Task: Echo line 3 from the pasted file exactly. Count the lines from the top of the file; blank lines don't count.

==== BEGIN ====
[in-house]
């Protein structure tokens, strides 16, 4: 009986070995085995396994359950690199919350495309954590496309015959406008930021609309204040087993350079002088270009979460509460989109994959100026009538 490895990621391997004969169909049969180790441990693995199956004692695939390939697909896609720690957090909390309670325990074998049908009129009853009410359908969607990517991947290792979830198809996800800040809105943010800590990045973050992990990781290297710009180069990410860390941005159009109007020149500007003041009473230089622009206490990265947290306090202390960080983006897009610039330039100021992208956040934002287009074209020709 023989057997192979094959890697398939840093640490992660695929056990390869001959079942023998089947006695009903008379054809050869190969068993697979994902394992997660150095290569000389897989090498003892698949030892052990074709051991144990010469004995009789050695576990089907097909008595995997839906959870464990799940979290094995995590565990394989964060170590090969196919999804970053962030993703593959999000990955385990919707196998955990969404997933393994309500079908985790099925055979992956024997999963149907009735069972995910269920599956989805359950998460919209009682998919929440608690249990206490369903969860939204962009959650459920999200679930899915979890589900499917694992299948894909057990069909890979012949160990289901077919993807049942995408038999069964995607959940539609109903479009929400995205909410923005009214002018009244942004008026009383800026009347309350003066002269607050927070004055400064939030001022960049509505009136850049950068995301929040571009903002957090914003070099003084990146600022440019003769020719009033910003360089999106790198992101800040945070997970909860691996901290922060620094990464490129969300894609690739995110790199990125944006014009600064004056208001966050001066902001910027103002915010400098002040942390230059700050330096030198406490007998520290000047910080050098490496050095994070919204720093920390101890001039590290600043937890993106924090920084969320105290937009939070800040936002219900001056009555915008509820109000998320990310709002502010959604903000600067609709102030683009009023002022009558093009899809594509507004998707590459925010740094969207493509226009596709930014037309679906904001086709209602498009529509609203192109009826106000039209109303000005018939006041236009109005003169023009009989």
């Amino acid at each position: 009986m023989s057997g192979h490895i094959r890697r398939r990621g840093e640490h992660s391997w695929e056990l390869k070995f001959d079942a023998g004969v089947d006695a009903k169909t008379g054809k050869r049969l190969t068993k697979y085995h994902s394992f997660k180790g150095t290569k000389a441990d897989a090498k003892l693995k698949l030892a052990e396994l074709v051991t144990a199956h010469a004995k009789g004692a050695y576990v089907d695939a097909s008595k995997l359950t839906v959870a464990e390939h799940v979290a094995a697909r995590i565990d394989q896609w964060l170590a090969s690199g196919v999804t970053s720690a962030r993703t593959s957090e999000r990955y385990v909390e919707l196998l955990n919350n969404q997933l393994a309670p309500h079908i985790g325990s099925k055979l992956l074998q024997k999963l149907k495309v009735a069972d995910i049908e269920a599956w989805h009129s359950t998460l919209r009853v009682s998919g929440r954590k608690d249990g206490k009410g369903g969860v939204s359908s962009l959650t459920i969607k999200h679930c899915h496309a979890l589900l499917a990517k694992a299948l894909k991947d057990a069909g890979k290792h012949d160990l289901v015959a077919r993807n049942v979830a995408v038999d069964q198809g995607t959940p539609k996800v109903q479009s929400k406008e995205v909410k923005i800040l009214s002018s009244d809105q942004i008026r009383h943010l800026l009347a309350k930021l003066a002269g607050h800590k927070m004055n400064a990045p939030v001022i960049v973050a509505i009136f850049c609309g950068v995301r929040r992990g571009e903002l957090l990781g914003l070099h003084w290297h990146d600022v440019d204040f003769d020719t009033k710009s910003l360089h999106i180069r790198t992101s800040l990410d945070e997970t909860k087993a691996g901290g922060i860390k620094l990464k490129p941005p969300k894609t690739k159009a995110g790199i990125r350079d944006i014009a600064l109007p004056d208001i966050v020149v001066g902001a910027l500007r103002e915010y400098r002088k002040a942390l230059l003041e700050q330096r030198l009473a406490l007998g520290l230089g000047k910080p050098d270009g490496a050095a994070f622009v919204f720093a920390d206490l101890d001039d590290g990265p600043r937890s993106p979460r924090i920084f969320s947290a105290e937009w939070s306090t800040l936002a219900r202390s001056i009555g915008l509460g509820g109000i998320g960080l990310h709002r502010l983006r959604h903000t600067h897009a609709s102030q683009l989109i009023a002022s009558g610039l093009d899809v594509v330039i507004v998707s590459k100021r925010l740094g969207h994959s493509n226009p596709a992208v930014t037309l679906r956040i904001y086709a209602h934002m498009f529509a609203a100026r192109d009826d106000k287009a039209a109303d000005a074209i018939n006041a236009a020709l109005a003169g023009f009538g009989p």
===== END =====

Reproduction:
């Amino acid at each position: 009986m023989s057997g192979h490895i094959r890697r398939r990621g840093e640490h992660s391997w695929e056990l390869k070995f001959d079942a023998g004969v089947d006695a009903k169909t008379g054809k050869r049969l190969t068993k697979y085995h994902s394992f997660k180790g150095t290569k000389a441990d897989a090498k003892l693995k698949l030892a052990e396994l074709v051991t144990a199956h010469a004995k009789g004692a050695y576990v089907d695939a097909s008595k995997l359950t839906v959870a464990e390939h799940v979290a094995a697909r995590i565990d394989q896609w964060l170590a090969s690199g196919v999804t970053s720690a962030r993703t593959s957090e999000r990955y385990v909390e919707l196998l955990n919350n969404q997933l393994a309670p309500h079908i985790g325990s099925k055979l992956l074998q024997k999963l149907k495309v009735a069972d995910i049908e269920a599956w989805h009129s359950t998460l919209r009853v009682s998919g929440r954590k608690d249990g206490k009410g369903g969860v939204s359908s962009l959650t459920i969607k999200h679930c899915h496309a979890l589900l499917a990517k694992a299948l894909k991947d057990a069909g890979k290792h012949d160990l289901v015959a077919r993807n049942v979830a995408v038999d069964q198809g995607t959940p539609k996800v109903q479009s929400k406008e995205v909410k923005i800040l009214s002018s009244d809105q942004i008026r009383h943010l800026l009347a309350k930021l003066a002269g607050h800590k927070m004055n400064a990045p939030v001022i960049v973050a509505i009136f850049c609309g950068v995301r929040r992990g571009e903002l957090l990781g914003l070099h003084w290297h990146d600022v440019d204040f003769d020719t009033k710009s910003l360089h999106i180069r790198t992101s800040l990410d945070e997970t909860k087993a691996g901290g922060i860390k620094l990464k490129p941005p969300k894609t690739k159009a995110g790199i990125r350079d944006i014009a600064l109007p004056d208001i966050v020149v001066g902001a910027l500007r103002e915010y400098r002088k002040a942390l230059l003041e700050q330096r030198l009473a406490l007998g520290l230089g000047k910080p050098d270009g490496a050095a994070f622009v919204f720093a920390d206490l101890d001039d590290g990265p600043r937890s993106p979460r924090i920084f969320s947290a105290e937009w939070s306090t800040l936002a219900r202390s001056i009555g915008l509460g509820g109000i998320g960080l990310h709002r502010l983006r959604h903000t600067h897009a609709s102030q683009l989109i009023a002022s009558g610039l093009d899809v594509v330039i507004v998707s590459k100021r925010l740094g969207h994959s493509n226009p596709a992208v930014t037309l679906r956040i904001y086709a209602h934002m498009f529509a609203a100026r192109d009826d106000k287009a039209a109303d000005a074209i018939n006041a236009a020709l109005a003169g023009f009538g009989p």